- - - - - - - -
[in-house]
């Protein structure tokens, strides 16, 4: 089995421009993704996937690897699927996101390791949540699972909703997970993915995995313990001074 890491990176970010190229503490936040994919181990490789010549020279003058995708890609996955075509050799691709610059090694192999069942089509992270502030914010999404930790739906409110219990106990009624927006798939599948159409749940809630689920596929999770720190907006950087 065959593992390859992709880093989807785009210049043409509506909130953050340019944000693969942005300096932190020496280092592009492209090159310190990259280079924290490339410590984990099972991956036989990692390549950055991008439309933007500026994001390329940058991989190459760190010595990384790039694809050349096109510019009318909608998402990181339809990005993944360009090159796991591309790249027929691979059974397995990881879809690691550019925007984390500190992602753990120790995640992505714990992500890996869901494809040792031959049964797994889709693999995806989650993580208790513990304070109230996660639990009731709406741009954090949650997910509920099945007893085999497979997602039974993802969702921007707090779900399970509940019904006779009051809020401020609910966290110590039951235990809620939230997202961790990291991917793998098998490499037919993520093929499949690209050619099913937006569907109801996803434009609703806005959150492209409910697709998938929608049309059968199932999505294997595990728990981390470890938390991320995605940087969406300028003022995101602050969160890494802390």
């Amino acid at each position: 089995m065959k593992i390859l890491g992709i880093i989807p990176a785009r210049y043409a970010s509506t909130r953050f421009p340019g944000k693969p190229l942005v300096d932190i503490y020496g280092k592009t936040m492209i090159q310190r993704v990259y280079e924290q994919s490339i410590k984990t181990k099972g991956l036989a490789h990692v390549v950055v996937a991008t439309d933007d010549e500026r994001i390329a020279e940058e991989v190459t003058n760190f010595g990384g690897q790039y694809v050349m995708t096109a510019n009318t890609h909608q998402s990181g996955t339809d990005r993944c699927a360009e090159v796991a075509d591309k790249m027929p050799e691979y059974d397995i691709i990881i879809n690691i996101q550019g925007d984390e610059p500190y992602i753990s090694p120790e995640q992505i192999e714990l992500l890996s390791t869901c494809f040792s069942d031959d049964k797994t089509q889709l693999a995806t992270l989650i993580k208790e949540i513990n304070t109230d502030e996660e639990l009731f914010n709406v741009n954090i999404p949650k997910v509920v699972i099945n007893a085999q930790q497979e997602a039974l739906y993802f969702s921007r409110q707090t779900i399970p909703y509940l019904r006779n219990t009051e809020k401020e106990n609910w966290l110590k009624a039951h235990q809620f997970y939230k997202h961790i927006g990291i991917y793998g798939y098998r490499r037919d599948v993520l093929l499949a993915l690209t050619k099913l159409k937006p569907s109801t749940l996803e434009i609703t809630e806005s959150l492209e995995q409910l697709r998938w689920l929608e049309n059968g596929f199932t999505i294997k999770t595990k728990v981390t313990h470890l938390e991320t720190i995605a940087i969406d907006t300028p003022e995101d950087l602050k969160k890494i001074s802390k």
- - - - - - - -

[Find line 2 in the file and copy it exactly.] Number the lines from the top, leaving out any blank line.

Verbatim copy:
């Protein structure tokens, strides 16, 4: 089995421009993704996937690897699927996101390791949540699972909703997970993915995995313990001074 890491990176970010190229503490936040994919181990490789010549020279003058995708890609996955075509050799691709610059090694192999069942089509992270502030914010999404930790739906409110219990106990009624927006798939599948159409749940809630689920596929999770720190907006950087 065959593992390859992709880093989807785009210049043409509506909130953050340019944000693969942005300096932190020496280092592009492209090159310190990259280079924290490339410590984990099972991956036989990692390549950055991008439309933007500026994001390329940058991989190459760190010595990384790039694809050349096109510019009318909608998402990181339809990005993944360009090159796991591309790249027929691979059974397995990881879809690691550019925007984390500190992602753990120790995640992505714990992500890996869901494809040792031959049964797994889709693999995806989650993580208790513990304070109230996660639990009731709406741009954090949650997910509920099945007893085999497979997602039974993802969702921007707090779900399970509940019904006779009051809020401020609910966290110590039951235990809620939230997202961790990291991917793998098998490499037919993520093929499949690209050619099913937006569907109801996803434009609703806005959150492209409910697709998938929608049309059968199932999505294997595990728990981390470890938390991320995605940087969406300028003022995101602050969160890494802390």